Ring of Gullion LP, Newry and Mourne
South Armagh’s Ring of Gullion is the product of millions of years’ worth of turbulent geological activity and one of the best examples of a ring dyke in the UK. The project involves training people in local heritage skills, teaching the younger generation about the area’s culture and history and conserving features that have been neglected in the past.
 
Tame Valley Wetlands LP, Warwickshire and Staffordshire 
From Tamworth in the north to Coleshill in the south, this project follows the linear feature of the River Tame and its alluvial floodplain corridor, a key migratory route for wetland birds.  The scheme involves the creation of a wetland landscape, restoration of the river and floodplain, and making it better appreciated and easier to access with features such as the Tame Way, a pedestrian and cycle route running from Tamworth to Castle Bromwich.  Much-needed training opportunities will be put into place to help alleviate a lack of employment and skills in the area.
 
Dearne Valley LP, South Yorkshire 
Dearne Valley has a fascinating past but has suffered greatly due to rapid de-industrialisation, particularly the loss of the coal mining industry.  The area has a comprehensive range of built, natural and cultural heritage and this scheme aims to enhance and reconnect people with them, focusing on the unifying theme of industrial heritage.  Complementing this conservation work will be a programme of community outreach, including oral history, exhibitions, workshops and festivals.  A community forum will help energise existing and new volunteers with the aim of involving people in the development and implementation of the scheme.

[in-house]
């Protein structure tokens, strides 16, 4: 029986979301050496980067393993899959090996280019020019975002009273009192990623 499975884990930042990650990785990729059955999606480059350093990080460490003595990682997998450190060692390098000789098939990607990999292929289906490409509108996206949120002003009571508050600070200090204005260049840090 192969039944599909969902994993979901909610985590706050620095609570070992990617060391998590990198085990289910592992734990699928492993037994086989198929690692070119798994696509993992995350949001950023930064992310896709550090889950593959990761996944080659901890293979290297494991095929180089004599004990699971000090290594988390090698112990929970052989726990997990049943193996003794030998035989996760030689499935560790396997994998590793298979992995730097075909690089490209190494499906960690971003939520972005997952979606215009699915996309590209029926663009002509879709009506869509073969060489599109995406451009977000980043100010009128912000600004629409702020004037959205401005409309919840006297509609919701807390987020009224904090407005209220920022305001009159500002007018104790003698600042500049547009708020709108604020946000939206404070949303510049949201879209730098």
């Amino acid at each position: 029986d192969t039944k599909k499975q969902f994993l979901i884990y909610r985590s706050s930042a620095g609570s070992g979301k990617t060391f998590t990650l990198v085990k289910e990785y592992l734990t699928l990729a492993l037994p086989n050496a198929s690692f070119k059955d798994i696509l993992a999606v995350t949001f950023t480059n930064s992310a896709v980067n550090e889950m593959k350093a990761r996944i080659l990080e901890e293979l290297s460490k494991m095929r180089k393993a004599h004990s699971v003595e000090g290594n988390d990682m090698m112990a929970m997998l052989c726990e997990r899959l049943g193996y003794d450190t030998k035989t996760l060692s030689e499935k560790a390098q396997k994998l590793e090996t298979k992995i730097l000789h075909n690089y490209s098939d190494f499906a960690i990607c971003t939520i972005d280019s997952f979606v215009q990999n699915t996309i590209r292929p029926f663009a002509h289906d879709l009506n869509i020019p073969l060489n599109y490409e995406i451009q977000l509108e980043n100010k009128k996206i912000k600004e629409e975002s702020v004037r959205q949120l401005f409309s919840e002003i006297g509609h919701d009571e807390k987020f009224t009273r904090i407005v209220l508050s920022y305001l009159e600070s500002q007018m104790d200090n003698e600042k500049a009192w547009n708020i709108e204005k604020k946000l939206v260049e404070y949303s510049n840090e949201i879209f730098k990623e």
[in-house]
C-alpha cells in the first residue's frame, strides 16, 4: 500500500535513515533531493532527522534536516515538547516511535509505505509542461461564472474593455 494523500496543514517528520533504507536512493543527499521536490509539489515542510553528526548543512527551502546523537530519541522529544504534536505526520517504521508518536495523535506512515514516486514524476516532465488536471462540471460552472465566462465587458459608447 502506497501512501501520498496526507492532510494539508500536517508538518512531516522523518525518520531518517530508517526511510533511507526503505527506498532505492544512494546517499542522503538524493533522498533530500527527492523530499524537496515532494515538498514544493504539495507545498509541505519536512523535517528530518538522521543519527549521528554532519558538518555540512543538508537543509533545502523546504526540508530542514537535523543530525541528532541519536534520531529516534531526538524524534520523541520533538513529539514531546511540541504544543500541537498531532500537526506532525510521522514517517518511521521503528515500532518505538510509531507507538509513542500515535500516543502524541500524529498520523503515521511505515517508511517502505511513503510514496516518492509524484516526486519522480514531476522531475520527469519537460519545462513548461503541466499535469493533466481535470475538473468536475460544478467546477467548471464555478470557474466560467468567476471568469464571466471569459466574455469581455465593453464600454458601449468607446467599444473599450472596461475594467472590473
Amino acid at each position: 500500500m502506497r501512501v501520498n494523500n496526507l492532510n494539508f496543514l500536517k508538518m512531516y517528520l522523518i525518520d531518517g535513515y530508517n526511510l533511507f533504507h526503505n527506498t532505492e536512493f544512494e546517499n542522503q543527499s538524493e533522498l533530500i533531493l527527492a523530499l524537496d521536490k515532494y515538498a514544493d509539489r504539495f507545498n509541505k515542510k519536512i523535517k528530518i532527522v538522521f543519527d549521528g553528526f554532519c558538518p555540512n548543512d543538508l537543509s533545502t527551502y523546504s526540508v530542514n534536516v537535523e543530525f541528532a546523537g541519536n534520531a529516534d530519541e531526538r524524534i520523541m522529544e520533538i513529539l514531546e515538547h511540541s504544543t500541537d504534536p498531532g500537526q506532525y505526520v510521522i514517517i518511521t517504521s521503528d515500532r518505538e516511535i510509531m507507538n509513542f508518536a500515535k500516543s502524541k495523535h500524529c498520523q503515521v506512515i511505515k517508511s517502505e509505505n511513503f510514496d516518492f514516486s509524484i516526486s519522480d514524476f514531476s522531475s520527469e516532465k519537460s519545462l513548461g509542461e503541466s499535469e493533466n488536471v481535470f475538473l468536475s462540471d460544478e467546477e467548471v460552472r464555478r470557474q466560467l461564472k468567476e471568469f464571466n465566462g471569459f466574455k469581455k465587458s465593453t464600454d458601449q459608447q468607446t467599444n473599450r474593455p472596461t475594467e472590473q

Upper Nidderdale LP, Yorkshire 
This dramatic upland valley landscape is characterised by moorland, drystone walls and grit stone farmsteads and barns.  It is internationally important for its flora and fauna, such as the Elephant Hawk Moth, and also has a large population of breeding upland birds, including merlin, curlew and golden plover, as well as vast reserves of peat. Training in local heritage skills is a highlight of the scheme and includes: training days; practical skills courses for schools; upland management apprenticeships for young people; and landowner training days.
 
Saltscape LP, Cheshire
This three-year scheme will conserve and open up the natural habitats of the Weaver Valley and its surrounding towns that are steeped in the history of the salt industry.  Plans include looking after ancient woodlands and grazing meadows along with restoration work to locks and toll buildings.  Volunteering will be a key element of the project with training delivered by staff from Cheshire Wildlife Trust and the National Waterways Museum.  
 
Dame Jenny Abramsky, Chair of HLF, said: “The Heritage Lottery Fund’s Landscape Partnerships are helping change the way people think about and care for some of the UK’s most spectacular scenery.  We’re very proud of this ground breaking funding programme and we plan to continue to build on its achievements in the coming years. Many people have become disconnected from the natural world, particularly those of us living in urban areas, so these partnerships are designed to conserve, celebrate and share the importance of landscapes in all their magnificent diversity.”
 
Caroline Spelman, Environment Secretary, commented: “These thirteen excellent projects will complement conservation work already taking place in our Nature Improvement Areas, restoring wildlife habitats and safeguarding the natural environment for generations to come.”
 
To find out more, please visit www.hlf.org.uk.